Bentley's View

Brent Sobleski details how LeCharles Bentley is still a part of the Browns' landscape.

Two of the most popular players to grace the Cleveland Browns' roster since reinstatement never played a down for the team. Both Chris Spielman and LeCharles Bentley were fan favorites upon acquisition because of their Pro Bowl pedigree before coming to Cleveland plus their hometown roots.

Unfortunately, neither had the opportunity to grace the gridiron officially wearing the seal brown and orange; but their words about the team can still provide insight. One was kind enough to spend a few minutes with the Orange and Brown Report while hustling as a new found journalist.

Bentley was a second round selection by the New Orleans Saints in 2002 and quickly rose to prominence. The St. Ignatius product became a Pro Bowler as a guard during his second year in the National Football League. He was named as a Pro Bowl alternate in 2004 after moving back to the center position. In 2005, he was named a Pro Bowler for the third straight season. It was with great anticipation Browns fans clamored when the team inked Bentley to a 6-year 36 million dollar contract to come home while potentially anchoring Cleveland's offensive line for the following decade. Fate had other intentions.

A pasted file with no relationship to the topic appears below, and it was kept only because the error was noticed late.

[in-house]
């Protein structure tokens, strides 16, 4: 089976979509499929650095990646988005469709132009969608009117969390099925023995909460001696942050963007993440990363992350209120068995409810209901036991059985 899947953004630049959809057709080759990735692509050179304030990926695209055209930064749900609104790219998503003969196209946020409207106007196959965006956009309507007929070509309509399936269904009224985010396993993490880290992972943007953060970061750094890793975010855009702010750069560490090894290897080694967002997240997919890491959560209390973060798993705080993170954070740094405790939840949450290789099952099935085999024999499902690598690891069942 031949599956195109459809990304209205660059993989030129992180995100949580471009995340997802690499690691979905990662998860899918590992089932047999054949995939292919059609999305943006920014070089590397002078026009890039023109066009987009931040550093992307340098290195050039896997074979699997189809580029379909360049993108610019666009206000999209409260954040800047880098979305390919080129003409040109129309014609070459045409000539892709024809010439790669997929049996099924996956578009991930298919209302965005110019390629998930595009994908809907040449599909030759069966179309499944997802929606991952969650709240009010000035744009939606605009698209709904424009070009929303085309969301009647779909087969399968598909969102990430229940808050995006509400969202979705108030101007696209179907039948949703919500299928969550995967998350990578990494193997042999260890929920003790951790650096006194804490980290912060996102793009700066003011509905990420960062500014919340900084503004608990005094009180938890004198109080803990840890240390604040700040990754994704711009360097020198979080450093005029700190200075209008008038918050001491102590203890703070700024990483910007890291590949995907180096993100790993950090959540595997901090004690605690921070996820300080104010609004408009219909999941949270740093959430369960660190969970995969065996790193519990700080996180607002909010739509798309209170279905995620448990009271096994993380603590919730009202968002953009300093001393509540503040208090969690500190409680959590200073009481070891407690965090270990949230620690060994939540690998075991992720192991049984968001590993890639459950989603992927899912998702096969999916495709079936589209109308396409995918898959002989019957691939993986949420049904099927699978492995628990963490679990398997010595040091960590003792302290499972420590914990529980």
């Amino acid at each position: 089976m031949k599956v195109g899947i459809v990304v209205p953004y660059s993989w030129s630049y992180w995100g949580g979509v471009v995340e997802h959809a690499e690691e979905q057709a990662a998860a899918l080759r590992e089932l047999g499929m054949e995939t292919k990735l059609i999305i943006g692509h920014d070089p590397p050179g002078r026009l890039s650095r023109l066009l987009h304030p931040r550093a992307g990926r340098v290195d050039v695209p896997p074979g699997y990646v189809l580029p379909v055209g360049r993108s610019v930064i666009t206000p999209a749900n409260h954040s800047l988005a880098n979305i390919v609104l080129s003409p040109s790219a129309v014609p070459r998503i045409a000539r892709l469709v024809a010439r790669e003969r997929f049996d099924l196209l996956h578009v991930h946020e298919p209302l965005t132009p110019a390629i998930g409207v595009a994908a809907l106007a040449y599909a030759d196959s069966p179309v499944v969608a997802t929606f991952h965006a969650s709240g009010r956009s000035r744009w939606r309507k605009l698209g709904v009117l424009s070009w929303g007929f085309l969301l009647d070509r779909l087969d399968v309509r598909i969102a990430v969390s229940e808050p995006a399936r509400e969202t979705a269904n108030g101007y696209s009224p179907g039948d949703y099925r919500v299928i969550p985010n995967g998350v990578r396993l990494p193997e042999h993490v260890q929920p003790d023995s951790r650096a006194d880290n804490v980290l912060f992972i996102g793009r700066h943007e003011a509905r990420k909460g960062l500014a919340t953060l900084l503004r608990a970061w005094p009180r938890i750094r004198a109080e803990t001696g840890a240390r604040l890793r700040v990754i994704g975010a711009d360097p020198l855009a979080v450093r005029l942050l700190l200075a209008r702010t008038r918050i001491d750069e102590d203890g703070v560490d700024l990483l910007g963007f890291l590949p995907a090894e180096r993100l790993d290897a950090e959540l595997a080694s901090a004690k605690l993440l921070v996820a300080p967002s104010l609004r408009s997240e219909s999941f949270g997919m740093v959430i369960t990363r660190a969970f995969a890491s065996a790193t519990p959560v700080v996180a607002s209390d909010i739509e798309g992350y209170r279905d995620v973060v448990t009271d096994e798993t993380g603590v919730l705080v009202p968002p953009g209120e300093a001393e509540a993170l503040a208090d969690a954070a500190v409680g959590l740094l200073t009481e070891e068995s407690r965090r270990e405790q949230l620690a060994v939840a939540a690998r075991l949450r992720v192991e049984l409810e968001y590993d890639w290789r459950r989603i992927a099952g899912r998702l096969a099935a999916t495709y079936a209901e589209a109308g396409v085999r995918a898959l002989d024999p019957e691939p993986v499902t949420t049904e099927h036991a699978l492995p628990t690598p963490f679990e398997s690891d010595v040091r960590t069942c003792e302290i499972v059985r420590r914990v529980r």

The story is well-known today, but I can remember driving in North Canton hearing the news blurt through the radio, "LeCharles Bentley suffered a serious knee injury today in non-contact drills". It became public knowledge later that the injury was a tore patella tendon. Then the two words which became infamous in Cleveland were uttered and a reality for Bentley, he had a staph infection. It nearly cost him his leg. Bad blood ensued between team and player. Bentley's career was over.

Despite the issues, the former professional football player did not hold ill-will towards coming back to the city. He remains there today. He has established a highly credible Offensive Line Academy to train young trenchmen. He is also a co-host for the X's and O's from the Pro's program on WKNR2. Obviously, Bentley is never afraid to voice his opinion on the team for which he yearned to be a part of when given (and lost) the opportunity. Thus, the backdrop is set.

On Jan. 13, the Browns once again pointed its rudder in a different direction. Pat Shurmur was named the team's 13th full-time head coach in the team's history. Shurmur's ties to President Mike Holmgren and General Manager Tom Heckert are well documented. Finally, the team appears to be on the same page. At least that is the spin being placed on the team's latest acquisition.

"I'm not quite clear yet on him (Shurmur), as far as they should be," Bentley bluntly stated. "We still don't know for sure what he is going to be. If you look at his history, it isn't too stellar, but you have to get along with the situation now with Mike Holmgren. Then you just trust in the fact that he knows what he is doing."